Mavs overcome big games by Stewart, Bey as Hardaway scores 42 and stars late

Isaiah Stewart
Isaiah Stewart finished with 20 points, 10 rebounds and 3 blocked shots and hit two clutch 3-pointers but the Pistons lost late to Dallas
Chris Schwegler (NBAE via Getty Images)
by Keith Langlois
Web Editor


Three quick observations from Thursday night’s 115-105 loss to the Dallas Mavericks at Little Caesars Arena

ZESTY BEEF STEW – Isaiah Stewart’s rookie year has had a lot of wow moments, but maybe never so many packed into one half as Thursday’s first against Dallas – and that despite the fact Stewart, a 42 percent 3-point shooter entering the game, missed all three of his attempts from the arc. He made up for that in the second half, hitting two late triples, each to give the Pistons a lead. Stewart finished with 20 points, 10 rebounds, three blocks and a steal. Stewart got to halftime with 12 points, five rebounds, two blocks and a steal in 15 minutes. In one sequence, Stewart scored on one end over Dallas 7-footer Willie Cauley-Stein and then blocked 7-foot-4 Kristaps Porzingis at the rim on the other. Stewart was mainly responsible for the Pistons hanging with Dallas. On a night they were missing Jerami Grant, Mason Plumlee, Cory Joseph, Wayne Ellington, Dennis Smith Jr. and Rodney McGruder – Dallas was without Luke Doncic and Dorian Finney-Smith – the Mavericks, fighting to stay out of the Western Conference’s play-in round, took a six-point halftime lead and stretched it to 10 in the third quarter. But the Pistons came back to take the lead with 10 minutes left on a Frank Jackson (20 points) 3-pointer and went ahead by a point when Stewart – who also blocked a shot by 7-foot-5 ex-Piston Boban Marjanovic – tripled with 3:46 to play. Ex-Michigan star Tim Hardaway Jr. led Dallas with 42 points, going 10 of 10 at the foul line, which included six straight when he was fouled in the final few minutes on consecutive possessions while attempting 3-pointers. He then drained a triple with 1:05 to play – his sixth of the game in 10 attempts – to give Dallas a 109-105 lead. Hardaway scored 17 in the fourth quarter.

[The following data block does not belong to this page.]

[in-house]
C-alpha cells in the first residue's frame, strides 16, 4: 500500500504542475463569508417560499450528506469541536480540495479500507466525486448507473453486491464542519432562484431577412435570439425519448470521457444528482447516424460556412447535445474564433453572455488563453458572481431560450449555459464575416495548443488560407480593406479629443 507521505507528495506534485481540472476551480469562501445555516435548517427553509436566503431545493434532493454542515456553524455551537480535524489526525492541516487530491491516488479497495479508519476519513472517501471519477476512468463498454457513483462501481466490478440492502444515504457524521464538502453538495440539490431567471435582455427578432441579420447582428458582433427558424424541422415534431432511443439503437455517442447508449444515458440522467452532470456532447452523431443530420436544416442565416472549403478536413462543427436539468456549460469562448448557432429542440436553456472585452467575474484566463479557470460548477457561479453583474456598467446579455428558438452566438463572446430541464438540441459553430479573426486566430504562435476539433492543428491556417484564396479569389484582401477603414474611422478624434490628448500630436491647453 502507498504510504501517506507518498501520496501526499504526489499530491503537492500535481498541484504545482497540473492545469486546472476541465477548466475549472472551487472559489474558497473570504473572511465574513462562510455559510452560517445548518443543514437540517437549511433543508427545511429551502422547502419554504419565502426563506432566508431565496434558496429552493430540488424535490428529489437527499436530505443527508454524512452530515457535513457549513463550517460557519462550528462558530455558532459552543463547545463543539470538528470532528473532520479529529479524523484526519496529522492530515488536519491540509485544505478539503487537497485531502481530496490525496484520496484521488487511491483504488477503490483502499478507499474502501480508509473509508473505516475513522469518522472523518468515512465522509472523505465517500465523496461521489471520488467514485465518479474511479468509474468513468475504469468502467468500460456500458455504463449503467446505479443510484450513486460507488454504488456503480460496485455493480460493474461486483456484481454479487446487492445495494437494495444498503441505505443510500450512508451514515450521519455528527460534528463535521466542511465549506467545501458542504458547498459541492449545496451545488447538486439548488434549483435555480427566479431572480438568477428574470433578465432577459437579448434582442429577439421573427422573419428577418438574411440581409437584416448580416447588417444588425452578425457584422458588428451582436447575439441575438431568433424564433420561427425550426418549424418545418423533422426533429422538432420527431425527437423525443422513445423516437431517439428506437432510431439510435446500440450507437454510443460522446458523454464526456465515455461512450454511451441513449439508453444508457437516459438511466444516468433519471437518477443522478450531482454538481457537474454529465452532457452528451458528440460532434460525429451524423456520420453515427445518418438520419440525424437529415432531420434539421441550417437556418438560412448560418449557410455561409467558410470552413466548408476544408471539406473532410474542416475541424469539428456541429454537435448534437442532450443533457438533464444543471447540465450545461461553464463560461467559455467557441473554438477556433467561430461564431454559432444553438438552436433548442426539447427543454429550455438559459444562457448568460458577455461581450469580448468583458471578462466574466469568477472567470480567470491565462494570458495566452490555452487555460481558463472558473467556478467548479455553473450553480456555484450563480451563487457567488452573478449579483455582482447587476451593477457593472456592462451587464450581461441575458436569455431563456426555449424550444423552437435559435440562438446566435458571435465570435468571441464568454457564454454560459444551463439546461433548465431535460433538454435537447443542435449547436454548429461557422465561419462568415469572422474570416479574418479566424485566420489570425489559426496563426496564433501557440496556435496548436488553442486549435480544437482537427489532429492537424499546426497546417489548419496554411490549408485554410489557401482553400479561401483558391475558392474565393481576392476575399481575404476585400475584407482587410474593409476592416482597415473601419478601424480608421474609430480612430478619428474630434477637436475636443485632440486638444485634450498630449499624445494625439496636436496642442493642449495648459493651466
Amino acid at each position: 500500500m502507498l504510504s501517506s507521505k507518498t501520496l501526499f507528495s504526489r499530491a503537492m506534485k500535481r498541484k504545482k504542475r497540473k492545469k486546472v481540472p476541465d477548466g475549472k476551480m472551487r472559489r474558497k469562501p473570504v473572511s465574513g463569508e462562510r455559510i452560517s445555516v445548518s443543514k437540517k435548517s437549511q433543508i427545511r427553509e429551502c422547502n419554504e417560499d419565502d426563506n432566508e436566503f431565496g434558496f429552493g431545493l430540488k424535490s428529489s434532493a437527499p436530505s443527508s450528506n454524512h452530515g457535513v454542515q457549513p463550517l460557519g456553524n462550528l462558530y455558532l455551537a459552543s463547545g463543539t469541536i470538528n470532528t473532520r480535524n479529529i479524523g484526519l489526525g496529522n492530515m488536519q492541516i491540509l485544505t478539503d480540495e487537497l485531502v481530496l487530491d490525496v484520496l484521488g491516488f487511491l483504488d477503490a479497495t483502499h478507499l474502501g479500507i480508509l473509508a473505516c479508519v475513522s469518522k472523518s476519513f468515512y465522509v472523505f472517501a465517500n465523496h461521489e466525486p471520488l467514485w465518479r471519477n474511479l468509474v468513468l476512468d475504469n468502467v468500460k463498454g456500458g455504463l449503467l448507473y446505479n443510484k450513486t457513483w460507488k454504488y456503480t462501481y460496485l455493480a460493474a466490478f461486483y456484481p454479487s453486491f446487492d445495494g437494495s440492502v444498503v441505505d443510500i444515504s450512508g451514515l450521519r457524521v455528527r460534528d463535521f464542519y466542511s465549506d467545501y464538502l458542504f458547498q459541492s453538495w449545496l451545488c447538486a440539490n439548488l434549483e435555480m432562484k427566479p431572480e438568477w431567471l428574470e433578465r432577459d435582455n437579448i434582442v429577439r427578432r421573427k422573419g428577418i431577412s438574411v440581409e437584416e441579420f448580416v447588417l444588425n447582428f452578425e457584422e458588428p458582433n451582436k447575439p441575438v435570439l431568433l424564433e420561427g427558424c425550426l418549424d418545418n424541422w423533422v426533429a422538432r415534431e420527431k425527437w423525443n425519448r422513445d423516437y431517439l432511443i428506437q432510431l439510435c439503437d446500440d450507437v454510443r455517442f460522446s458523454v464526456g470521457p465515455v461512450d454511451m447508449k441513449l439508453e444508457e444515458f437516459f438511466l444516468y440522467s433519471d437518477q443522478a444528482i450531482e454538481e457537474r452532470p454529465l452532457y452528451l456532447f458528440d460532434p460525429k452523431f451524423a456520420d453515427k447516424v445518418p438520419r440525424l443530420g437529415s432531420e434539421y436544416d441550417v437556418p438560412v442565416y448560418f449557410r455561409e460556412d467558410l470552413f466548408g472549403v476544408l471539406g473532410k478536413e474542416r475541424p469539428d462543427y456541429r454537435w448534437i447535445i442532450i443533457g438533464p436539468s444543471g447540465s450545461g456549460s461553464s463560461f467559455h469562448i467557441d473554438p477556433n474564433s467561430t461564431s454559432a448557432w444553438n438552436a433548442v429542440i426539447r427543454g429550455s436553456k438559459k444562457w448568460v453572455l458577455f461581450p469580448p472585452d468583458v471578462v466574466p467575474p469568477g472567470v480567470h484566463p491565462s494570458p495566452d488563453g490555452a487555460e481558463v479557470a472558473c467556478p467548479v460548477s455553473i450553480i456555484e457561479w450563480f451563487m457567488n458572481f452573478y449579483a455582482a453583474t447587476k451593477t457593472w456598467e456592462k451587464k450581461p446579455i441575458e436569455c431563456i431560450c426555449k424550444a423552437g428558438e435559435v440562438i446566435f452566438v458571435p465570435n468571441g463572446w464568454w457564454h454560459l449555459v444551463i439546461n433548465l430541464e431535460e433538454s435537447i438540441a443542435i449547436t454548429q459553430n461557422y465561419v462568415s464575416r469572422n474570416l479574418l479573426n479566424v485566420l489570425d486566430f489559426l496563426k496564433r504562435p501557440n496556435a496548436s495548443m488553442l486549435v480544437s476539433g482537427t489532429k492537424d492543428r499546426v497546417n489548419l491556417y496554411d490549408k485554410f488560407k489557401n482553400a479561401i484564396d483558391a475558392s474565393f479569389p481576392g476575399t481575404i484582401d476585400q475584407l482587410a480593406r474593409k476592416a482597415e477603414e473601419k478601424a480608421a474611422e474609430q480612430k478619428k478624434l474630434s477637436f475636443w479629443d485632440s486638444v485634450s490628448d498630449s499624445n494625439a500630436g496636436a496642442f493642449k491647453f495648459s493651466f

BEY WATCH – The Dallas Mavericks took Josh Green with the 18th pick last November, leaving the Pistons to take Saddiq Bey at 19 with a pick they acquired from the Clippers in the trade for Luke Kennard. Green, who spent one season at Arizona, is an athletic wing who appeared in his 31st game of the season against the Pistons and has averaged 2.3 points and 1.9 rebounds in 10 minutes a game. Green had four points, two rebounds and two assists in 14 minutes for Dallas in its win Thursday. Perhaps Bey, 1½ years older than the 20-year-old Green, had the fact Dallas bypassed him in the back of his mind as he had a terrific all-around game. He led them back from a 10-point deficit midway through the third quarter and finished with 18 points, eight rebounds and three assists. Bey came into the game trailing No. 1 overall pick Anthony Edwards of Minnesota in 3-pointers among NBA rookies with 139 to Edwards’ 142 and nobody else even close. The Pistons other first-round rookie, Killian Hayes, picked up assists on the first three baskets of the night and finished with 11, topping his previous high by two.

SEKOU STEPS – Sekou Doumbouya hasn’t had a two-week stretch this season to match his torrid NBA start last January, slowed by a pair of stints in NBA concussion protocol and other nagging injuries in year two. But he’s lately shown subtle signs of growth and Dwane Casey said before the game that he expected Doumbouya to get longer stretches of playing time over the season’s final 10 games. He wound up playing 29 minutes, the eighth time this season he’s topped 20 minutes in a game. He gave the Pistons a 94-92 lead midway through the fourth quarter with a tough drive and finish in a 14-point outing. His layup, again driving through traffic, with 2:25 to play tied the game at 104. Doumbouya came into the game shooting just 24.4 percent from the 3-point arc and struggled from there again, going 1 of 5. Casey said that Doumbouya came into camp “lean and mean” but his conditioning has been difficult to maintain with the bouts of inactivity caused by the concussion protocol stints and other injuries.


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